This was my 7th show with Theater Mitu and possibly the collaboration of which I am the most proud. When I began with Mitu, the relationship was very traditional: I was a sound designer being hired to design a particular show. This mode has, over the past 10 years, slowly changed for everyone working with the company, myself included. In its place, we’ve found this methodology of creation/curation as individual artists: the company spends weeks creating these “autonomous performance installations”, centered around a certain piece of text, theme, or idea. The installations are then studied and curated by Rubén and the company into a cohesive theatrical piece.
REMNANT was a piece 3 years in the making. Centered around themes of death and the journey towards (and returning from) death, the show was sourced from dozens of interviews with people around the world: soldiers returned from war, trauma doctors, nurses, people with terminal illnesses and their families, mental health professionals, teachers, scholars, and other artists. The piece was an emotionally-charged combination of performance and art installation that studied death across centuries and cultural boundaries.
In terms of design and space, the audience was split into 3 banks of seating, each bank placed in front of a structure. At the beginning of the piece, the three performance structures, each containing 2-4 performers, would begin their individual pieces simultaneously. The audience’s aural experience was delivered via headphones at each seat, corresponding to the performance structure in front of them. After 20 minutes, the audience was invited to get up and move to the next bank of seating and then the pieces would begin again. In this manner, all audience members saw the complete piece, but in 3 different orders, thereby affecting their “narrative” experience.
In addition to my designer duties, I was also a performer in the piece! My track involved a performance on my modular synthesizer (audio sample below) - the first time I’d played my synth for anyone aside from my girlfriend - and singing, which I haven’t done in performance in probably 15 years. The 7-show weeks were an interesting mental shift from my usual practice of “design a piece then move onto the next project”, but the real brain-melter was that for every performance the audience saw, we as performers were running our tracks three times! On a two-show day, we’d perform, in essence, 6 times. It was a real test of focus to keep on-track (even with the in-ear monitors telling you what to do) by run #4 or 5 of the day, especially for someone like me, who isn’t well-practiced in performing!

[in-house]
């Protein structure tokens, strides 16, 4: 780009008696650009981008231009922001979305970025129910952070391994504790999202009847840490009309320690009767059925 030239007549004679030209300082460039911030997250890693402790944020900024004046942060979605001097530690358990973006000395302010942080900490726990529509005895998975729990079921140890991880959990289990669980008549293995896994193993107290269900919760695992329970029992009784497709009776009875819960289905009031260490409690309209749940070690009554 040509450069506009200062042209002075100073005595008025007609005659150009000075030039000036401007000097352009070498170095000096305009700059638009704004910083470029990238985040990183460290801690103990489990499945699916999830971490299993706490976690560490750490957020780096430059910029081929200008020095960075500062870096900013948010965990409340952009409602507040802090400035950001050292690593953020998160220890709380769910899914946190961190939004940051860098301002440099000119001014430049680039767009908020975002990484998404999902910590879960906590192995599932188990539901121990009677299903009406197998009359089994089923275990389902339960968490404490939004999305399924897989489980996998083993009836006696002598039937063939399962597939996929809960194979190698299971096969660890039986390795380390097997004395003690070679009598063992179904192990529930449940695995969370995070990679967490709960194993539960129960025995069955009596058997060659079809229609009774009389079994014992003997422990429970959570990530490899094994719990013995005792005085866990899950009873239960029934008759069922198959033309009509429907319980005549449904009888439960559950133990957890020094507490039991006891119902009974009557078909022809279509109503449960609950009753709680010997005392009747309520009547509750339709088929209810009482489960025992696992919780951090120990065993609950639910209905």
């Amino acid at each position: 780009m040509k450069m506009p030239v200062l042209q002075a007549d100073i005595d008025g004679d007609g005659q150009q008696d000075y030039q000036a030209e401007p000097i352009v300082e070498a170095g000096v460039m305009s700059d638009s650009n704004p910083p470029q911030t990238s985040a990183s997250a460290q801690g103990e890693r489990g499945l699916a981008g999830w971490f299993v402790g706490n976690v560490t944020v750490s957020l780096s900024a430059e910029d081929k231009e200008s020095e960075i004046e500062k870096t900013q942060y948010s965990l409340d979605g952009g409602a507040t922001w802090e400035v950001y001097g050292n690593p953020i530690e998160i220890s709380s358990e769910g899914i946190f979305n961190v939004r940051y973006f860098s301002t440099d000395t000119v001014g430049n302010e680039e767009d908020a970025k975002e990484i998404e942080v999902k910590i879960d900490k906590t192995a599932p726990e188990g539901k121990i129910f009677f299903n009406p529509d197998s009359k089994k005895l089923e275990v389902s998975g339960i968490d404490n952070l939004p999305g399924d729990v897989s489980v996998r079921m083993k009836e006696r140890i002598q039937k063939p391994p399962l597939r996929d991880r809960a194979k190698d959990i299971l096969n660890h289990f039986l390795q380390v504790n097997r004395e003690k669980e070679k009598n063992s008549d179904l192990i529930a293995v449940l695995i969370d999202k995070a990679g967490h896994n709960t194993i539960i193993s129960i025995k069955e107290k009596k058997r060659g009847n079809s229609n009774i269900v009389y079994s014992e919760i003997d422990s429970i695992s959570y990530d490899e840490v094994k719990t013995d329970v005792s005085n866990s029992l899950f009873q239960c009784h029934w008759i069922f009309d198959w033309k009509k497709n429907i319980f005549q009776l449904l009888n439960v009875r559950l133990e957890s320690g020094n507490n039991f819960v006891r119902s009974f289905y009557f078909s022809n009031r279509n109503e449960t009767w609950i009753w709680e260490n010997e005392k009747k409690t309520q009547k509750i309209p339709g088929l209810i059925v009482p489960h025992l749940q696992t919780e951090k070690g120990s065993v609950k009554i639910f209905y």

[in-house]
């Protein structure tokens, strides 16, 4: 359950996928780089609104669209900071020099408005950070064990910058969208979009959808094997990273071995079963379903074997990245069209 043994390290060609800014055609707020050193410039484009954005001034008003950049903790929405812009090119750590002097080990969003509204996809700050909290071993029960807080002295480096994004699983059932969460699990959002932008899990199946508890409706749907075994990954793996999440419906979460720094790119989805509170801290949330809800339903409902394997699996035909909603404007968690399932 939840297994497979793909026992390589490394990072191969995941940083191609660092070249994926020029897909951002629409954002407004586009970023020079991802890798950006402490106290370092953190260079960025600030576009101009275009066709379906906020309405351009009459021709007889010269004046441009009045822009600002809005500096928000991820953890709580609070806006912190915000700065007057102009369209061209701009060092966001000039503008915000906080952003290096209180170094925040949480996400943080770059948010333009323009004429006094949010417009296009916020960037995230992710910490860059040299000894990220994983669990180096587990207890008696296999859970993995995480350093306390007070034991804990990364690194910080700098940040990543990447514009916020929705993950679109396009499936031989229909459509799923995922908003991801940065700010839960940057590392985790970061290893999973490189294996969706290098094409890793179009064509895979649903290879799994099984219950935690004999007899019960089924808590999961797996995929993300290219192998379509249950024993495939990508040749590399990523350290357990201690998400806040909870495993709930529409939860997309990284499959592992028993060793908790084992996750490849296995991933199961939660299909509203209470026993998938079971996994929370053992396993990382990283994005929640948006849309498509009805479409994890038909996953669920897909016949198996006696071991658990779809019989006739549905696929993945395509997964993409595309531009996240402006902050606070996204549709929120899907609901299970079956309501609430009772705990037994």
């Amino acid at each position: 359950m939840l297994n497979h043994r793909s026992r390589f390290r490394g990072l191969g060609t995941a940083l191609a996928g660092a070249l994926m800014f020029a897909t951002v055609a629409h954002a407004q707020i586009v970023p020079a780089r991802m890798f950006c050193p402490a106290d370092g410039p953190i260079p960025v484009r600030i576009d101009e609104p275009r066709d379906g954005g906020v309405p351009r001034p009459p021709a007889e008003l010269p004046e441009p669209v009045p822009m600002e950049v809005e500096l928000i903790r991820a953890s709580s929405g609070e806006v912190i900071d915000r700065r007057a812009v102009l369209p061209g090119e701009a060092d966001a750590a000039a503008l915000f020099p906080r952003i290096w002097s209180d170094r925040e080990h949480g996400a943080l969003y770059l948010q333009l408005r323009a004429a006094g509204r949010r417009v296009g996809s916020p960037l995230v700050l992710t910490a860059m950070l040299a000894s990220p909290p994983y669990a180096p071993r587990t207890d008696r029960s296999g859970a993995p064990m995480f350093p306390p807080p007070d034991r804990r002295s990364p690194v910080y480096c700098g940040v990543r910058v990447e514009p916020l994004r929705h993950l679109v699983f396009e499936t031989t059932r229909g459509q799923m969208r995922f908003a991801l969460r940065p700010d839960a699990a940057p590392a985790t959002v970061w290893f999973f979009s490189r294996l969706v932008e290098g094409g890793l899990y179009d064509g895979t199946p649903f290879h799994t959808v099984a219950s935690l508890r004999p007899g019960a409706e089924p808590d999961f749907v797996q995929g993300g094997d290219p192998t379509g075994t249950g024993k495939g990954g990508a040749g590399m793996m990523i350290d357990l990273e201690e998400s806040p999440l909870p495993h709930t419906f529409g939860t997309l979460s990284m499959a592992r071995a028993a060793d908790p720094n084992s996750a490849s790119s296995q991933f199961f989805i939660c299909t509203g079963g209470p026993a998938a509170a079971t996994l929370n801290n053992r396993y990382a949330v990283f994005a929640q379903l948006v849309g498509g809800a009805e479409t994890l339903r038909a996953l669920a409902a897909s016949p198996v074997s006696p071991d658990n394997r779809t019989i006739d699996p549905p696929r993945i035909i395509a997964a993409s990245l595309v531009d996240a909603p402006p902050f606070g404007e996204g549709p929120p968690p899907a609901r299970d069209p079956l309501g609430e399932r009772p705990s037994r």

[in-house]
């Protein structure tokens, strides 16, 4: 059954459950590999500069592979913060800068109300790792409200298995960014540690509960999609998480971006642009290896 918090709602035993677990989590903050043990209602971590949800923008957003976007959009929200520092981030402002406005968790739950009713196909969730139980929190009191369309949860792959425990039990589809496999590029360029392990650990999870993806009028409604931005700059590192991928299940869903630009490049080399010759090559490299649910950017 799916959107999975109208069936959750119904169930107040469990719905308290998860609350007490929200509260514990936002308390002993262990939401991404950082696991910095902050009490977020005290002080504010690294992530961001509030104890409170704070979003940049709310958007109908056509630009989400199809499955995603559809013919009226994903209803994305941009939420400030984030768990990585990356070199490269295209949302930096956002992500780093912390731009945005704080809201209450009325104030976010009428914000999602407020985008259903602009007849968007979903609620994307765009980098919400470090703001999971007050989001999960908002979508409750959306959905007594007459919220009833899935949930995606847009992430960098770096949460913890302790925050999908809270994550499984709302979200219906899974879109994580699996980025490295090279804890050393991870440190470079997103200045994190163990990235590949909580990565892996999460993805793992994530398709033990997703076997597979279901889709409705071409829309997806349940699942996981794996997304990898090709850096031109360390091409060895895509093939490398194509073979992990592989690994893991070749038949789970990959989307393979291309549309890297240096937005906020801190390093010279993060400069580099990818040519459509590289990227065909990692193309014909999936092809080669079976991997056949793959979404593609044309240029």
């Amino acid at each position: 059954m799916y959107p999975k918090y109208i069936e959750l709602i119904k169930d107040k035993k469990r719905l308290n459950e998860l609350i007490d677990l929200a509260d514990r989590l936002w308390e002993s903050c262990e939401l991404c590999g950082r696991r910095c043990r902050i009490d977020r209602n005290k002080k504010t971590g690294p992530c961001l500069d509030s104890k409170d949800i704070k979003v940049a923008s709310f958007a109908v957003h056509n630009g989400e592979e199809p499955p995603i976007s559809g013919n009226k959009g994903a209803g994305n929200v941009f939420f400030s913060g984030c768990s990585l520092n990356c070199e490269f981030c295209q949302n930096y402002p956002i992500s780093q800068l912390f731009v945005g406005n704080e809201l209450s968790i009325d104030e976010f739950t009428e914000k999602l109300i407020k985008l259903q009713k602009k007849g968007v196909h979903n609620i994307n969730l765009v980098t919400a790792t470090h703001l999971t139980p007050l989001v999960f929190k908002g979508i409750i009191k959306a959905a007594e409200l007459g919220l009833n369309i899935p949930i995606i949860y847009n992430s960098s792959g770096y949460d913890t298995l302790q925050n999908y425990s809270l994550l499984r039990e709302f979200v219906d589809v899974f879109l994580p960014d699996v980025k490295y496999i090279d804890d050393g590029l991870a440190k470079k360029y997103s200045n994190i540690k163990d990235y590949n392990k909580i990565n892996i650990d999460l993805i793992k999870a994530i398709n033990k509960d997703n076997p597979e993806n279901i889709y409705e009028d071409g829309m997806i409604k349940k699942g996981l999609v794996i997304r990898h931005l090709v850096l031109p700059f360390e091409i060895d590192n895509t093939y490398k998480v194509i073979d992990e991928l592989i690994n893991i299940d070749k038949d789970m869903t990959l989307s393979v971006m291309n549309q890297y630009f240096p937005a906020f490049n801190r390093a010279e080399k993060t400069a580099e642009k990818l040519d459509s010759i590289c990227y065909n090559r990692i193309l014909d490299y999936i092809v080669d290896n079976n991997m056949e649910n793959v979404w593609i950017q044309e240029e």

Here’s where I’ll dig into some of the technical details of the show, so if that’s your jam, read on! As both the lighting and sound designer (and a performer), I had a heavy workload dealing with all the programming for the piece. The sound computer, a Mac Mini running QLab, was the show control “master” for the production. It sent OSC commands to the two projections computers, both Macbook Pros, and to the light board, an ETC Ion. The Ion, which I programmed, ran 4 different cue lists - one per structure, plus a cue list for house lights, work lights, etc. The multiple cue lists allow the three structures to run independently of each other, so I didn’t have to worry as much about accidentally capturing a channel from one structure in a cue for another structure. Attilio Rigotti programmed the two projections computers, running Isadora, which “listened” for cue words that would describe the cues we were entering or exiting, and so I would pass those cue words in an OSC string to the computers at the top of sequences to trigger the projections. The QLab computer itself was using two Roland Octa-captures combined in an Aggregate Device, with 16 inputs: a guitar, a keyboard, my synth, a drum pad, and a whole bunch of microphones; and 13 outputs: stereo mixes to each of the three audience platforms, a general house ambience that fed speakers in the ceiling for pre- and post-show, a subwoofer send, and individual in-ear mixes for the three structures, plus additional personal mixes for myself and Ada, who sang and played the drum pad and guitar during the show. All the performers were on wireless in-ears so that we could hear the cue lines, click tracks, and countdowns for staging and movement. To the audience, it looked and felt seamless, as if the technical elements were right in-step with us and responding to our actions. In truth, it was a lot of timing down to the millisecond to make sure everything timed out correctly!